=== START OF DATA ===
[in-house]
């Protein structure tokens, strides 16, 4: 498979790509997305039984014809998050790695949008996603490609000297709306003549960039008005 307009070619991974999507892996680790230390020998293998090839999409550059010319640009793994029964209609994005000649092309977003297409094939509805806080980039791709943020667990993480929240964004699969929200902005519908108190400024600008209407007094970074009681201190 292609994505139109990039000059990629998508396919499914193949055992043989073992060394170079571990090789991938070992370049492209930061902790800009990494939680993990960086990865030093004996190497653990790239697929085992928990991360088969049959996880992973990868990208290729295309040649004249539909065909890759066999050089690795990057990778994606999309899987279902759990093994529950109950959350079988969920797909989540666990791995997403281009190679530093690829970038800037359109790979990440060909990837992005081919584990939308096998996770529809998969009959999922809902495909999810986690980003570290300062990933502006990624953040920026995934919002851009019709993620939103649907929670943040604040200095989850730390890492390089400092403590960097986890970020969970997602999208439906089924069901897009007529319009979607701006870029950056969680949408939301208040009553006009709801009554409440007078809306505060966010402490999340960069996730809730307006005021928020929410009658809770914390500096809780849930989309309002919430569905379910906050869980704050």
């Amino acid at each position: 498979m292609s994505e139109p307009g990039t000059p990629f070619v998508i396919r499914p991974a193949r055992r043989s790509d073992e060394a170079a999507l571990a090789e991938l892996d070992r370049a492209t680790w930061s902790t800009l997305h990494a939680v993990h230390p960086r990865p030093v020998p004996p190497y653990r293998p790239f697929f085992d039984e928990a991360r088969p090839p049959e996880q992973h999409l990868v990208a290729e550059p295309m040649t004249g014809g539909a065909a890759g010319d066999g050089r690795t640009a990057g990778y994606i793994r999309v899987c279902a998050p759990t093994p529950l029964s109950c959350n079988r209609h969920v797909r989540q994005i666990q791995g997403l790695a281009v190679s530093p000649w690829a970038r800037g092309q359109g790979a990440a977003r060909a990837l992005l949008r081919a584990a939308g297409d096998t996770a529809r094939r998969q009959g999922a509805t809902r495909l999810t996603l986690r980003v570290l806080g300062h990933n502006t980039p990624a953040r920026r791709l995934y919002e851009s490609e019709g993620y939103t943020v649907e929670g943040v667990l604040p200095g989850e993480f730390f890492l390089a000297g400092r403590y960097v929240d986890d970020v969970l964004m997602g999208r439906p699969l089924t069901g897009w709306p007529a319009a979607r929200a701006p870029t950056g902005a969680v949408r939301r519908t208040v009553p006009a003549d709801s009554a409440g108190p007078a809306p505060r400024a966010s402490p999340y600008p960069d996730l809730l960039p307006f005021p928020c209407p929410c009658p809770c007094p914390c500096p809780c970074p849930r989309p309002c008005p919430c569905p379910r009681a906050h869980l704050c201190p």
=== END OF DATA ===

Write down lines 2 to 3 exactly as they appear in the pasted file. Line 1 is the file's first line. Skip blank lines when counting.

């Protein structure tokens, strides 16, 4: 498979790509997305039984014809998050790695949008996603490609000297709306003549960039008005 307009070619991974999507892996680790230390020998293998090839999409550059010319640009793994029964209609994005000649092309977003297409094939509805806080980039791709943020667990993480929240964004699969929200902005519908108190400024600008209407007094970074009681201190 292609994505139109990039000059990629998508396919499914193949055992043989073992060394170079571990090789991938070992370049492209930061902790800009990494939680993990960086990865030093004996190497653990790239697929085992928990991360088969049959996880992973990868990208290729295309040649004249539909065909890759066999050089690795990057990778994606999309899987279902759990093994529950109950959350079988969920797909989540666990791995997403281009190679530093690829970038800037359109790979990440060909990837992005081919584990939308096998996770529809998969009959999922809902495909999810986690980003570290300062990933502006990624953040920026995934919002851009019709993620939103649907929670943040604040200095989850730390890492390089400092403590960097986890970020969970997602999208439906089924069901897009007529319009979607701006870029950056969680949408939301208040009553006009709801009554409440007078809306505060966010402490999340960069996730809730307006005021928020929410009658809770914390500096809780849930989309309002919430569905379910906050869980704050």
């Amino acid at each position: 498979m292609s994505e139109p307009g990039t000059p990629f070619v998508i396919r499914p991974a193949r055992r043989s790509d073992e060394a170079a999507l571990a090789e991938l892996d070992r370049a492209t680790w930061s902790t800009l997305h990494a939680v993990h230390p960086r990865p030093v020998p004996p190497y653990r293998p790239f697929f085992d039984e928990a991360r088969p090839p049959e996880q992973h999409l990868v990208a290729e550059p295309m040649t004249g014809g539909a065909a890759g010319d066999g050089r690795t640009a990057g990778y994606i793994r999309v899987c279902a998050p759990t093994p529950l029964s109950c959350n079988r209609h969920v797909r989540q994005i666990q791995g997403l790695a281009v190679s530093p000649w690829a970038r800037g092309q359109g790979a990440a977003r060909a990837l992005l949008r081919a584990a939308g297409d096998t996770a529809r094939r998969q009959g999922a509805t809902r495909l999810t996603l986690r980003v570290l806080g300062h990933n502006t980039p990624a953040r920026r791709l995934y919002e851009s490609e019709g993620y939103t943020v649907e929670g943040v667990l604040p200095g989850e993480f730390f890492l390089a000297g400092r403590y960097v929240d986890d970020v969970l964004m997602g999208r439906p699969l089924t069901g897009w709306p007529a319009a979607r929200a701006p870029t950056g902005a969680v949408r939301r519908t208040v009553p006009a003549d709801s009554a409440g108190p007078a809306p505060r400024a966010s402490p999340y600008p960069d996730l809730l960039p307006f005021p928020c209407p929410c009658p809770c007094p914390c500096p809780c970074p849930r989309p309002c008005p919430c569905p379910r009681a906050h869980l704050c201190p």